Some thoughts about grammar and translation between Manchu, Chinese, Mongolian, from the stele of Sonin
(63rd Annual Meeting Ulaanbaatar, 2021)
The Manchu historical linguistics is an important, but still a relatively minor subbranch of the Manchu studies. While the spoken Manchu language and the Classical Manchu language of the manuscripts and xylographs are comparatively well researched, the Classical Manchu language of inscriptions remains completely neglected even in China, where the inscriptions were mainly utilised by historians.
By my field research in Beijing in 2016, I found and photographed twenty-six steles from Beijing Stone Carving Art Museum, two from Beihai Park, nine from Beijing Confucious Temple, and two from Beijing Imperial College. There are no monolingual Manchu inscriptions, most of them being Manchu-Chinese bilinguals, but also including four trilingual Manchu-MongolianChinese inscriptions, and four quadrilinguals in Manchu-Chinese-Mongolian-Tibetan.
One of these trilingual and quadrilingual inscriptions is very interesting, the stele of Sonin located in Beijing Stone Carving Art Museum, as it is the only one non Buddhism related stele with Mongolian inscription that I found from my field research. The reason is very probably that the father and the oncle of Sonin had been serving in the Manchu court as scholars in Mongolian, and also Sonin himself is well educated and proficient in Mongolian.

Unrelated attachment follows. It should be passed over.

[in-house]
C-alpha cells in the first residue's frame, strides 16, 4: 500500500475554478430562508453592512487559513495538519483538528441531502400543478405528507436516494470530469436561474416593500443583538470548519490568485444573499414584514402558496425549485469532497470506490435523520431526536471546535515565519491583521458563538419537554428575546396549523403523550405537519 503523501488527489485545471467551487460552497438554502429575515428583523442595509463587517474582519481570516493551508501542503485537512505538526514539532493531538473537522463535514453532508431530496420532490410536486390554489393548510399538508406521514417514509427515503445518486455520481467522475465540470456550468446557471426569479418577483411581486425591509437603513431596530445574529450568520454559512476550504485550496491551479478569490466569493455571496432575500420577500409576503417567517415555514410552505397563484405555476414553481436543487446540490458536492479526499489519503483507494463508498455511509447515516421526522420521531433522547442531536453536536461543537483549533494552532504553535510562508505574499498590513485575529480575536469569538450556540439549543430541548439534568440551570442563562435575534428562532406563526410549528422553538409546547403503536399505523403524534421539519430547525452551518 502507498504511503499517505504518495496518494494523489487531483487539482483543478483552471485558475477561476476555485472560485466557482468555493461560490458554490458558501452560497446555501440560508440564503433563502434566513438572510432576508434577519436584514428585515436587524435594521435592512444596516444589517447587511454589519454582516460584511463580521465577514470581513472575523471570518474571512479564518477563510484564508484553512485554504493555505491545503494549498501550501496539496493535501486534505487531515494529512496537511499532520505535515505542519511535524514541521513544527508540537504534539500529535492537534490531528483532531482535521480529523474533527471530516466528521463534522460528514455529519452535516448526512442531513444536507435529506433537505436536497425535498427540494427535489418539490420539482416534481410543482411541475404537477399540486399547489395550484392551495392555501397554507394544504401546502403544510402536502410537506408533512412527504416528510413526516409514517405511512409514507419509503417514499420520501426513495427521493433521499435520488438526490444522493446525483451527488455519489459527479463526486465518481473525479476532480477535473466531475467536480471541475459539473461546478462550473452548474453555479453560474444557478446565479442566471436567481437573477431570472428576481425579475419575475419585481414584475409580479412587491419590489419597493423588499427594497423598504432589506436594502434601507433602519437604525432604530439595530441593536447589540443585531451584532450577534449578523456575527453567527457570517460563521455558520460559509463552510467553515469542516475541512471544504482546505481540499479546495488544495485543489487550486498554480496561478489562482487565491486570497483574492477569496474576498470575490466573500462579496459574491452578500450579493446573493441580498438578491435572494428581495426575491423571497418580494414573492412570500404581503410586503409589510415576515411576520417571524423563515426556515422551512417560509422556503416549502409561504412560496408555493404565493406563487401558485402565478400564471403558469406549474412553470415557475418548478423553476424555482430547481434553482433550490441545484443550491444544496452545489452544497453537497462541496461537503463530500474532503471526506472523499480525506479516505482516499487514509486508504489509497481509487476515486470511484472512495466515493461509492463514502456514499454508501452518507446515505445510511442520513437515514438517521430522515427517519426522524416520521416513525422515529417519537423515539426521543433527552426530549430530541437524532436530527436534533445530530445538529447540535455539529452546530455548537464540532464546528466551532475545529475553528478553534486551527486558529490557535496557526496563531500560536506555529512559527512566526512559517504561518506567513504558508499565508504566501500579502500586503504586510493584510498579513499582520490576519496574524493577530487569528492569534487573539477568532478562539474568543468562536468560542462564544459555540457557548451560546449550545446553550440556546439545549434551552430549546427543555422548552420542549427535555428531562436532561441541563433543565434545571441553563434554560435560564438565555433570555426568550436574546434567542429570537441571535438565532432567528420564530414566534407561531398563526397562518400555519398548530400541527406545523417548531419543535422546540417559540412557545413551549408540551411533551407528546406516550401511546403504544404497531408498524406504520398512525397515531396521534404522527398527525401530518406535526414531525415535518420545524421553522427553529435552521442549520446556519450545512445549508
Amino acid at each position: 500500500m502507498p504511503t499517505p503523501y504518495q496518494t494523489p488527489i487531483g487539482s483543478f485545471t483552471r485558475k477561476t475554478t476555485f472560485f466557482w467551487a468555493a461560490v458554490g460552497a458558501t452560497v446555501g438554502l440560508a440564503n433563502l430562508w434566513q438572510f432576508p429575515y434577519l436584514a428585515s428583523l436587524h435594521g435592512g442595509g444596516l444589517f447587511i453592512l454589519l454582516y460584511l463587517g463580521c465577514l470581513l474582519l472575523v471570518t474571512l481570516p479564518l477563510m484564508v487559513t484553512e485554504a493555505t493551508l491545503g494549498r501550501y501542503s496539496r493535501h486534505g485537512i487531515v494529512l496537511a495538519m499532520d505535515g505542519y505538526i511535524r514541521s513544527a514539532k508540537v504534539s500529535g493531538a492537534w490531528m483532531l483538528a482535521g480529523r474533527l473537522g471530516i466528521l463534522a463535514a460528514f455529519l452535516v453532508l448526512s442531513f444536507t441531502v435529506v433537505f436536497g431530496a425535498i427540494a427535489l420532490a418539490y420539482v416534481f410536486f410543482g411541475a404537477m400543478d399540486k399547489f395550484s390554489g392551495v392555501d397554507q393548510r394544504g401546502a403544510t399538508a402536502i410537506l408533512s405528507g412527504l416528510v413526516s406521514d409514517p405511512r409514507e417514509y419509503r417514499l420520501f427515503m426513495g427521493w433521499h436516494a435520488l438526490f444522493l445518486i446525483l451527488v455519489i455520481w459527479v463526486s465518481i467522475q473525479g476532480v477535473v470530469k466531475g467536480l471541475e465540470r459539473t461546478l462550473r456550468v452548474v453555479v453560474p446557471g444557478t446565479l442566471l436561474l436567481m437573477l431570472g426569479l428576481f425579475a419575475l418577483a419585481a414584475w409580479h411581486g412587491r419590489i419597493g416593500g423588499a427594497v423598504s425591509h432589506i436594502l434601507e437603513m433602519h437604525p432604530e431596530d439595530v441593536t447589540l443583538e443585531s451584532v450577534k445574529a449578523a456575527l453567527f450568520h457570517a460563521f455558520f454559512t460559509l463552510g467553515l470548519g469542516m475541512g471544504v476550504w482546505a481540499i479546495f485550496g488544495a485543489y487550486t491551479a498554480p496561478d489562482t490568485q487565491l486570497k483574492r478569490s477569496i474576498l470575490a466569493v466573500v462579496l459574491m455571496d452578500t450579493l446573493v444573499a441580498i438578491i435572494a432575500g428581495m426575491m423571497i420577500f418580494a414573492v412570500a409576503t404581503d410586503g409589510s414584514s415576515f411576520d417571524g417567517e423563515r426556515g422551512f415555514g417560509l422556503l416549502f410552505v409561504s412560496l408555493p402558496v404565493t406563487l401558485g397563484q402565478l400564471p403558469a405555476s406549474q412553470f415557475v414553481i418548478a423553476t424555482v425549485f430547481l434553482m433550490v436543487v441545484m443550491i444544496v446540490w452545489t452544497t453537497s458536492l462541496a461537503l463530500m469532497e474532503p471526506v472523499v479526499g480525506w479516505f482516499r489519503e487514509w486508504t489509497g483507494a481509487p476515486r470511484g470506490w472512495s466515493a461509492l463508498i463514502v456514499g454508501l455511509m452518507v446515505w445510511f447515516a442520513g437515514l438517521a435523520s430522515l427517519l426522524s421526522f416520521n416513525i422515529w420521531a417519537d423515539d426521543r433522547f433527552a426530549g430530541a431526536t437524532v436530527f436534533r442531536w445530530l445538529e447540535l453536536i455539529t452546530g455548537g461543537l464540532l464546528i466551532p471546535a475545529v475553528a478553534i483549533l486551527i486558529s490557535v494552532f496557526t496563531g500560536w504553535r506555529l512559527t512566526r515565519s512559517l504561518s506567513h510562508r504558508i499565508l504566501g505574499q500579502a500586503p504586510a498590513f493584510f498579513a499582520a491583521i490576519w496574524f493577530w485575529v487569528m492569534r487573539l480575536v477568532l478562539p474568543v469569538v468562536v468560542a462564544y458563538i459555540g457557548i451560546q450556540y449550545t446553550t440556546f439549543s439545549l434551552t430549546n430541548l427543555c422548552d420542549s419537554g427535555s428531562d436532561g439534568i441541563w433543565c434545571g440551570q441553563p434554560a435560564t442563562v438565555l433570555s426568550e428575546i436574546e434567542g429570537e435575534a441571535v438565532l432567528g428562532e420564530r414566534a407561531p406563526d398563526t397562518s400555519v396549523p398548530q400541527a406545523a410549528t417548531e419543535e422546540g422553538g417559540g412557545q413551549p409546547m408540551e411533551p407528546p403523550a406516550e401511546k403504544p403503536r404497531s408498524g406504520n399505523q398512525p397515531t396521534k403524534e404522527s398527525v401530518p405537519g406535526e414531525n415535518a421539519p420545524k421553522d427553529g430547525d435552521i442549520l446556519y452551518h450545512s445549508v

With the inscriptions of this stele of Sonin written in 1667 in Manchu, Chinese, and Mongolian, we could see some interesting techniques of translation by just reading the Manchu and Chinese part. Therefore, in my PIAC 2021 communication I intend to go through and compare these three languages of this stele, in order to map their grammatical analysis and translational techniques.